Regex pattern matching using bash

Shell Scripting

 

${var%PATTERN}: Remove the Shortest Match from the End

The variable is expanded, and the shortest string that matches PATTERN is removed from the end of the expanded value. The PATTERN here and in other parameter expansions is a filename expansion (aka file globbing) pattern.
Given the string Toronto and the pattern o*, the shortest matching pattern is the final o:

$ var=Toronto
$ var=${var%o*}
$ printf “%s\n” “$var”
Toront

Because the truncated string has been assigned to var, the shortest string that now matches the pattern is ont:

$ printf “%s\n” “${var%o*}” Tor

This expansion can be used to replace the external command, dirname, which strips the filename portion of a path, leaving the path to the directory (Listing 1). If there is no slash in the string, the current directory is printed if it is the name of an existing file in the current directory; otherwise, a dot is printed.

Listing 1. dname, Print the Directory Portion of a File Path

case $1 in
*/*) printf “%s\n” “${1%/*}” ;;
*) [ -e “$1” ] && printf “%s\n” “$PWD” || echo ‘.’ ;;
esac

${var%%PATTERN}: Remove the Longest Match from the End

The variable is expanded, and the longest string that matches PATTERN from the end of the expanded value is removed:

$ var=Toronto
$ sa “${var%%o*}”
:t:

${var#PATTERN}: Remove the Shortest Match from the Beginning

The variable is expanded, and the shortest string that matches PATTERN is removed from the beginning of the expanded value:

$ var=Toronto
$ sa “${var#*o}”
:ronto:

${var##PATTERN}: Remove the Longest Match from the Beginning

The variable is expanded, and the longest string that matches PATTERN is removed from the beginning of the expanded value. This is often used to extract the name of a script from the $0 parameter, which contains the full path to the script:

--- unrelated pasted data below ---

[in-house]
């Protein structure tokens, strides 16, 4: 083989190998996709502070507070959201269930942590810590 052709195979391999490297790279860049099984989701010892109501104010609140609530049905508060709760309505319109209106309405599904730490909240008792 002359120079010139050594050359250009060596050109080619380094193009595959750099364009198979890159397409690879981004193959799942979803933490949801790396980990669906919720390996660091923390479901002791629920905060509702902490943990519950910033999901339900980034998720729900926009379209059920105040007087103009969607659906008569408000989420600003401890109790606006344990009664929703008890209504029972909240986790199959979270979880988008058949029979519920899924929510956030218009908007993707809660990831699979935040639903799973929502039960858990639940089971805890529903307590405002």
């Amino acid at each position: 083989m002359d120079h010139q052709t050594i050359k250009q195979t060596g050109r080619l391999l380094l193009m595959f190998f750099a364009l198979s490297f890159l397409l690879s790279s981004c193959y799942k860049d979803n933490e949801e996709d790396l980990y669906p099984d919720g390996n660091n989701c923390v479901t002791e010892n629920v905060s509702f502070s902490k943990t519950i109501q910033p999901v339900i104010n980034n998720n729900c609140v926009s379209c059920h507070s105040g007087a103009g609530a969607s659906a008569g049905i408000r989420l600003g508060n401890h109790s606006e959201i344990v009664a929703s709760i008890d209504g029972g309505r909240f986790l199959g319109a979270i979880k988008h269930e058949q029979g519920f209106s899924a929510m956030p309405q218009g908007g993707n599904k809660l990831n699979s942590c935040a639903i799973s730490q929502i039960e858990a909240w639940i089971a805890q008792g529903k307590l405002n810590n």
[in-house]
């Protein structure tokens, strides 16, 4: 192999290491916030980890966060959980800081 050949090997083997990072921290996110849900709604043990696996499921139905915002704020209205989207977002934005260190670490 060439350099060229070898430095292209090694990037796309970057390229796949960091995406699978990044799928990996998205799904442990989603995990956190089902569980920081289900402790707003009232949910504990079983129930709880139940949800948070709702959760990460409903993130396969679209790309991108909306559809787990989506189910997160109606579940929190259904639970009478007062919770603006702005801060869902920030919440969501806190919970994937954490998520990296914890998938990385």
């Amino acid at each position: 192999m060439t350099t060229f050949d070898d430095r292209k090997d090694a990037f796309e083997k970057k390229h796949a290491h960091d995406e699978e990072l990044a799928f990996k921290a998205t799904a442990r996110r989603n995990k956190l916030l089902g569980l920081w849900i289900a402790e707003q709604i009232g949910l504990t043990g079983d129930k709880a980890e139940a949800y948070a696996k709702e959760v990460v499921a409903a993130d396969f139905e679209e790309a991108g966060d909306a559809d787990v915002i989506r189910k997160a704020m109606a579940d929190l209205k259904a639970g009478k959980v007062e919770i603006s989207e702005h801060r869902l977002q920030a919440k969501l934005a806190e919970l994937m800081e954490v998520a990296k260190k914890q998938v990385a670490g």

scriptname=${0##*/} ## /home/rk/bin/script => script

${var//PATTERN/STRING}: Replace All Instances of PATTERN with STRING

Because the question mark matches any single character, this example hides a password:

$ passwd=zxQ1.=+-a
$ printf “%s\n” “${passwd//?/*}”
*********

With a single slash, only the first matching character is replaced.

$ printf “%s\n” “${passwd/[[:punct:]]/*}” zxQ1*=+-a

${var:OFFSET:LENGTH}: Return a Substring of $var

A substring of $var starting at OFFSET is returned. If LENGTH is specified, that number of characters is substituted; otherwise, the rest of the string is returned. The first character is at offset 0:

$ var=Toronto
$ sa "${var:3:2}"
: on:
$ sa "${var:3}"
: onto:

A negative OFFSET is counted from the end of the string. If a literal minus sign is used (as opposed to one contained in a variable), it must be preceded by a space to prevent it from being interpreted as a default expansion:

$ sa "${var: -3}"
:nto:

${!var}: Indirect Reference

If you have one variable containing the name of another, for example x=yes and a=x, bash can use an indirect reference:

$ x=yes
$ a=x
$ sa "${!a}"
:yes:

The same effect can be had using the eval builtin command, which expands its arguments and executes the resulting string as a command:

$ eval "sa \$$a"
:yes:

${var^PATTERN}: Convert to Uppercase

The first character of var is converted to uppercase if it matches PATTERN; with a double caret (^^), it converts all characters matching PATTERN. If PATTERN is omitted, all characters are matched:

$ var=toronto
$ sa "${var^}"
:Toronto:
$ sa "${var^[n-z]}"
:Toronto:
$ sa "${var^^[a-m]}" ## matches all characters from a to m inclusive
:toronto:
$ sa "${var^^[n-q]}"
:tOrONtO:
$ sa "${var^^}"
:TORONTO:

 

${var,PATTERN}: Convert to Lowercase

This expansion works in the same way as the previous one, except that it converts uppercase to lowercase:

$ var=TORONTO
$ sa "${var,,}"
:toronto:
$ sa "${var,,[N-Q]}"
:ToRonTo:

In case of any ┬ęCopyright or missing credits issue please check CopyRights page for faster resolutions.

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